Legal Murder? The Oddity of the Yellowstone Zone of Death

by burkejaskot on March 29, 2016

Yellowstone National Park is a beautiful nature preserve that is protected by the government to maintain the wilderness.  The park actually spans four states: Utah, Montana, Wyoming, and Idaho.  Unfortunately, the jurisdiction of the park is murky and difficult to parse out for the legal matters that arise in the park.  When four states are involved, it can be tricky to figure out which state is responsible for prosecuting the perpetrator of the crime.

How is the jurisdiction of Yellowstone administered?

The jurisdiction issues have led to the so-called “Zone of Death” in Yellowstone.  About 50 square miles of the park are located in Utah.  Unfortunately, there are no people living on that land, although there are people who live in Yellowstone in Montana.  None of the four states involved nor the federal government wants to take responsibility for those 50 square miles in Utah.  Wyoming is officially responsible for crimes committed in the park, even when they are committed in other states.  However, this does not override the constitutional rights of the accused to be tried in the state of the crime.  This situation does fall under a federal jurisdiction, but getting a crime, particularly murder properly tried when the crime takes place in this area is difficult.  It is a tale of bureaucracy, government apathy, and incredulous experts who can’t understand why laws are not passed to prevent this area from becoming a potential haven for crime.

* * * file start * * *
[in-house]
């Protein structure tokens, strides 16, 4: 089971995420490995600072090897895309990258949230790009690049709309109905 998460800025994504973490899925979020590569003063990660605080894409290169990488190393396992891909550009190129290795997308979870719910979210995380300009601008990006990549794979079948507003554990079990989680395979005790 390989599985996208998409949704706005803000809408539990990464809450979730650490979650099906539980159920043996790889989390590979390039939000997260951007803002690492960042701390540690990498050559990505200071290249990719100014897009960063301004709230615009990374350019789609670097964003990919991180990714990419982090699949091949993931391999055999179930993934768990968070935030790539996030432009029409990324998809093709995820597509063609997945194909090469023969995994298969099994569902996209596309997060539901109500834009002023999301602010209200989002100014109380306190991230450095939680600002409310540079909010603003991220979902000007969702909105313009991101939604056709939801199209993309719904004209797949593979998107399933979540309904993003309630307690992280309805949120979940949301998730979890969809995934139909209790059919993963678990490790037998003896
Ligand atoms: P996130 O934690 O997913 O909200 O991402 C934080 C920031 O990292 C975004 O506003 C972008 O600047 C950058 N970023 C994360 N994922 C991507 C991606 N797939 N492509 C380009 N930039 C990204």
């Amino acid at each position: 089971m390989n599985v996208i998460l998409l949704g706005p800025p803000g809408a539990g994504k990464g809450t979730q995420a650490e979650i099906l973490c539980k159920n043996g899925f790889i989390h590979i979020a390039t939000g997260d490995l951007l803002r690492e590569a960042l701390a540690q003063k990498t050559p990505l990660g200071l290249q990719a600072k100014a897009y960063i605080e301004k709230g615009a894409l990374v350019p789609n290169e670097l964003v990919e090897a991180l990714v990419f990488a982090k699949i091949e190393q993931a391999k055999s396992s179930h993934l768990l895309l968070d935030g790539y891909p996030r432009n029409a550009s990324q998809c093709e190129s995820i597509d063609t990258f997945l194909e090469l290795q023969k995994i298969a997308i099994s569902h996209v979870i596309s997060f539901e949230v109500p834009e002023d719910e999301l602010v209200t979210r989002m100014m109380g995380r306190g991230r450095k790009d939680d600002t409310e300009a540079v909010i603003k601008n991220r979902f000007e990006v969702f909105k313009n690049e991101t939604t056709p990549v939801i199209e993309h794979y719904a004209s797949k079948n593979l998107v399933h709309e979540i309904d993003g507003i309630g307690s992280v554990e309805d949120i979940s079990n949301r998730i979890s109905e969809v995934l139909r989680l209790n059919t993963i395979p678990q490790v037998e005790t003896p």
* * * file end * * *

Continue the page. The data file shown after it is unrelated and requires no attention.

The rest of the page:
Constitutional rights of those committing crime in Yellowstone

If someone murdered someone else in the Zone of Death, they could easily surrender themselves to police and use legal wrangling to get out of the charge.  First, the Sixth Amendment of the Constitution allows for the defense to demand that the trial take place in the state in which the crime was committed.  It also allows for jurors to be taken from the congressional district of the crime.  Not only does Utah lack jurisdiction over the case, but there is no one living in that 50-mile zone that could act as a jury.  Due to the inability of the court to uphold the constitution, the defendant should go free.  In some cases, the argument was simply thrown out of court in the case of elk poaching, despite the legal strictures against it.

Response of legislature

Mostly, the state legislatures have responded by ignoring the situation.  Those who are in charge don’t believe that anyone would exploit this loophole or believe that it would be thrown out of court.  In fact, one defendant who did commit a crime in the Zone of Death attempted this defense, and the judge would not allow it.  It didn’t matter that it would violate constitutional rights.  The judge just refused to consider it as an argument.

Congress has not been helpful, either.  They scoff at those who think this is a problem.  Some politicians take it into account and promise to look into the matter, but the issue still remains.  It is hard to understand why those in charge are so ablaze about the situation.  The representatives for those states feel there are more pressing issues or don’t think that it is a serious problem that would result in rampant murders.  If violent crimes were to occur in the Zone of Death with more regularity, than those in charge are more likely to take action.  For now, though, this loophole is open to anyone who dares to try getting away with it.


Author bio: Lynda Lampert is an affiliate of Blackford & Flohr, a Maryland Criminal Defense law firm.




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